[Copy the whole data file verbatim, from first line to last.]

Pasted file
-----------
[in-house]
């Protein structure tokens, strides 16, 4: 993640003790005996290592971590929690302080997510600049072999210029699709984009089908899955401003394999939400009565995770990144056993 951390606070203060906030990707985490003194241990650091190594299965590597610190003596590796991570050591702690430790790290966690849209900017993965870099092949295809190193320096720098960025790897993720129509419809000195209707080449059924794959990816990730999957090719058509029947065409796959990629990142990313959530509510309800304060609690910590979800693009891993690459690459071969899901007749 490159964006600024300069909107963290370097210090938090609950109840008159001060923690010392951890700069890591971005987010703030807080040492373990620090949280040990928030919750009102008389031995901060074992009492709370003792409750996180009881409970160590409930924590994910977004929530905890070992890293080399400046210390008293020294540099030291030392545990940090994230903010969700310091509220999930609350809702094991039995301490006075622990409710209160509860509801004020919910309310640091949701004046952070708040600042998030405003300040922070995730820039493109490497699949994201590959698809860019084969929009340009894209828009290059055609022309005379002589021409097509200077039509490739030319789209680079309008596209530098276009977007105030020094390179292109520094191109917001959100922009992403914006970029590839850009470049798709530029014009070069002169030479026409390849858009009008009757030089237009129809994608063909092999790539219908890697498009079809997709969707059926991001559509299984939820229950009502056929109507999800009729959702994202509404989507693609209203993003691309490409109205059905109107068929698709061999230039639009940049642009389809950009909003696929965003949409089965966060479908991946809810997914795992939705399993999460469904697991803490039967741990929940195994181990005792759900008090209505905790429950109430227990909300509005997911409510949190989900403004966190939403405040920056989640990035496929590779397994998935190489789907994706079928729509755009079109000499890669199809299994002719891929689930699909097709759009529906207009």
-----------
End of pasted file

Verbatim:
[in-house]
């Protein structure tokens, strides 16, 4: 993640003790005996290592971590929690302080997510600049072999210029699709984009089908899955401003394999939400009565995770990144056993 951390606070203060906030990707985490003194241990650091190594299965590597610190003596590796991570050591702690430790790290966690849209900017993965870099092949295809190193320096720098960025790897993720129509419809000195209707080449059924794959990816990730999957090719058509029947065409796959990629990142990313959530509510309800304060609690910590979800693009891993690459690459071969899901007749 490159964006600024300069909107963290370097210090938090609950109840008159001060923690010392951890700069890591971005987010703030807080040492373990620090949280040990928030919750009102008389031995901060074992009492709370003792409750996180009881409970160590409930924590994910977004929530905890070992890293080399400046210390008293020294540099030291030392545990940090994230903010969700310091509220999930609350809702094991039995301490006075622990409710209160509860509801004020919910309310640091949701004046952070708040600042998030405003300040922070995730820039493109490497699949994201590959698809860019084969929009340009894209828009290059055609022309005379002589021409097509200077039509490739030319789209680079309008596209530098276009977007105030020094390179292109520094191109917001959100922009992403914006970029590839850009470049798709530029014009070069002169030479026409390849858009009008009757030089237009129809994608063909092999790539219908890697498009079809997709969707059926991001559509299984939820229950009502056929109507999800009729959702994202509404989507693609209203993003691309490409109205059905109107068929698709061999230039639009940049642009389809950009909003696929965003949409089965966060479908991946809810997914795992939705399993999460469904697991803490039967741990929940195994181990005792759900008090209505905790429950109430227990909300509005997911409510949190989900403004966190939403405040920056989640990035496929590779397994998935190489789907994706079928729509755009079109000499890669199809299994002719891929689930699909097709759009529906207009």